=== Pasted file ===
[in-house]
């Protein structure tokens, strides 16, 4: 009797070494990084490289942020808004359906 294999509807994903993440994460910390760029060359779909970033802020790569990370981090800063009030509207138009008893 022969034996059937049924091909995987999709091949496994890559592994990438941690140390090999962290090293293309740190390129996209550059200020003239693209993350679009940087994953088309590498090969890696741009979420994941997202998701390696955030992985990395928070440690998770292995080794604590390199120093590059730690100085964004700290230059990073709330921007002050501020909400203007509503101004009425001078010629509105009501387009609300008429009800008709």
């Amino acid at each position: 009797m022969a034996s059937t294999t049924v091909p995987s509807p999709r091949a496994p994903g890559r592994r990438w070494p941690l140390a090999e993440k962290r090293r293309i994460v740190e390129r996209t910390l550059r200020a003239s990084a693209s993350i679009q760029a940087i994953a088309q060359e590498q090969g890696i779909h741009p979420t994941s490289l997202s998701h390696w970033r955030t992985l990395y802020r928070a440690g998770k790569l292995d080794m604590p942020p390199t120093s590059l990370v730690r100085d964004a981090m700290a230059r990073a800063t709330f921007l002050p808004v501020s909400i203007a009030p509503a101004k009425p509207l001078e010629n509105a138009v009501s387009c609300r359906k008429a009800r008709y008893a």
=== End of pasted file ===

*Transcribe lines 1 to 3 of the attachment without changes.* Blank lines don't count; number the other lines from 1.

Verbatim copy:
[in-house]
């Protein structure tokens, strides 16, 4: 009797070494990084490289942020808004359906 294999509807994903993440994460910390760029060359779909970033802020790569990370981090800063009030509207138009008893 022969034996059937049924091909995987999709091949496994890559592994990438941690140390090999962290090293293309740190390129996209550059200020003239693209993350679009940087994953088309590498090969890696741009979420994941997202998701390696955030992985990395928070440690998770292995080794604590390199120093590059730690100085964004700290230059990073709330921007002050501020909400203007509503101004009425001078010629509105009501387009609300008429009800008709």
């Amino acid at each position: 009797m022969a034996s059937t294999t049924v091909p995987s509807p999709r091949a496994p994903g890559r592994r990438w070494p941690l140390a090999e993440k962290r090293r293309i994460v740190e390129r996209t910390l550059r200020a003239s990084a693209s993350i679009q760029a940087i994953a088309q060359e590498q090969g890696i779909h741009p979420t994941s490289l997202s998701h390696w970033r955030t992985l990395y802020r928070a440690g998770k790569l292995d080794m604590p942020p390199t120093s590059l990370v730690r100085d964004a981090m700290a230059r990073a800063t709330f921007l002050p808004v501020s909400i203007a009030p509503a101004k009425p509207l001078e010629n509105a138009v009501s387009c609300r359906k008429a009800r008709y008893a």